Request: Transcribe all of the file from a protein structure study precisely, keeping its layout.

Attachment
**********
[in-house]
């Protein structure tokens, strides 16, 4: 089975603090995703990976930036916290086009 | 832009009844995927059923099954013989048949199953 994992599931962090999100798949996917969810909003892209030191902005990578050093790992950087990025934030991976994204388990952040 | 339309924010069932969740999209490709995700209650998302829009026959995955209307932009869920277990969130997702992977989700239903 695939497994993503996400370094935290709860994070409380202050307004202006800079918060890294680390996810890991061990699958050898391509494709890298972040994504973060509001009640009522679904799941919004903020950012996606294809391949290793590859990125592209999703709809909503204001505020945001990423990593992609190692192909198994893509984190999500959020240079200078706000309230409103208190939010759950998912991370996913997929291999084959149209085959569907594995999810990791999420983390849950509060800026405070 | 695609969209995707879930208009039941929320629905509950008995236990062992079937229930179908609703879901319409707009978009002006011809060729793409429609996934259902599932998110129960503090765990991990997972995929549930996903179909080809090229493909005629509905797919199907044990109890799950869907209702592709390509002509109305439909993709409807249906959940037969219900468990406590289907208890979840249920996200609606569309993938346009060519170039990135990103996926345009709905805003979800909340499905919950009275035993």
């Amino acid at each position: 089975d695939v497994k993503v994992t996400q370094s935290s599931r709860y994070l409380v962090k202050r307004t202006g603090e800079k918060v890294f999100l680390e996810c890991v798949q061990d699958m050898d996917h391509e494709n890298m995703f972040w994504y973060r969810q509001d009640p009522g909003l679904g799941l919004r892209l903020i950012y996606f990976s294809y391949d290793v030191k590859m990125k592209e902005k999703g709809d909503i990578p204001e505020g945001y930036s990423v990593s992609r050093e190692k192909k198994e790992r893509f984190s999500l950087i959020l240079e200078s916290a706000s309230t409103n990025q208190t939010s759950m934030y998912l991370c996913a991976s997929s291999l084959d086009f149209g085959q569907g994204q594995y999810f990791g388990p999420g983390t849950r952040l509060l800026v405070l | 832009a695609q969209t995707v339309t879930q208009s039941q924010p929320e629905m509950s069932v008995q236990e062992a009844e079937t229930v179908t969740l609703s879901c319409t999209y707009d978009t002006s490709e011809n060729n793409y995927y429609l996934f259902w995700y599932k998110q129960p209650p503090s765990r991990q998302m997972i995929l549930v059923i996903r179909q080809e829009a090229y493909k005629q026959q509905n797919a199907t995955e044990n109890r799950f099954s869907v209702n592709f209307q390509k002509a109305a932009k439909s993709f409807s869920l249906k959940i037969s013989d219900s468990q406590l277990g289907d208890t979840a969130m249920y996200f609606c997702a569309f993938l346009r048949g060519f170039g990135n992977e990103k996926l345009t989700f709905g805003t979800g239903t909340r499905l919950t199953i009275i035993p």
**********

[in-house]
């Protein structure tokens, strides 16, 4: 089975603090995703990976930036916290086009 | 832009009844995927059923099954013989048949199953 994992599931962090999100798949996917969810909003892209030191902005990578050093790992950087990025934030991976994204388990952040 | 339309924010069932969740999209490709995700209650998302829009026959995955209307932009869920277990969130997702992977989700239903 695939497994993503996400370094935290709860994070409380202050307004202006800079918060890294680390996810890991061990699958050898391509494709890298972040994504973060509001009640009522679904799941919004903020950012996606294809391949290793590859990125592209999703709809909503204001505020945001990423990593992609190692192909198994893509984190999500959020240079200078706000309230409103208190939010759950998912991370996913997929291999084959149209085959569907594995999810990791999420983390849950509060800026405070 | 695609969209995707879930208009039941929320629905509950008995236990062992079937229930179908609703879901319409707009978009002006011809060729793409429609996934259902599932998110129960503090765990991990997972995929549930996903179909080809090229493909005629509905797919199907044990109890799950869907209702592709390509002509109305439909993709409807249906959940037969219900468990406590289907208890979840249920996200609606569309993938346009060519170039990135990103996926345009709905805003979800909340499905919950009275035993």
């Amino acid at each position: 089975d695939v497994k993503v994992t996400q370094s935290s599931r709860y994070l409380v962090k202050r307004t202006g603090e800079k918060v890294f999100l680390e996810c890991v798949q061990d699958m050898d996917h391509e494709n890298m995703f972040w994504y973060r969810q509001d009640p009522g909003l679904g799941l919004r892209l903020i950012y996606f990976s294809y391949d290793v030191k590859m990125k592209e902005k999703g709809d909503i990578p204001e505020g945001y930036s990423v990593s992609r050093e190692k192909k198994e790992r893509f984190s999500l950087i959020l240079e200078s916290a706000s309230t409103n990025q208190t939010s759950m934030y998912l991370c996913a991976s997929s291999l084959d086009f149209g085959q569907g994204q594995y999810f990791g388990p999420g983390t849950r952040l509060l800026v405070l | 832009a695609q969209t995707v339309t879930q208009s039941q924010p929320e629905m509950s069932v008995q236990e062992a009844e079937t229930v179908t969740l609703s879901c319409t999209y707009d978009t002006s490709e011809n060729n793409y995927y429609l996934f259902w995700y599932k998110q129960p209650p503090s765990r991990q998302m997972i995929l549930v059923i996903r179909q080809e829009a090229y493909k005629q026959q509905n797919a199907t995955e044990n109890r799950f099954s869907v209702n592709f209307q390509k002509a109305a932009k439909s993709f409807s869920l249906k959940i037969s013989d219900s468990q406590l277990g289907d208890t979840a969130m249920y996200f609606c997702a569309f993938l346009r048949g060519f170039g990135n992977e990103k996926l345009t989700f709905g805003t979800g239903t909340r499905l919950t199953i009275i035993p």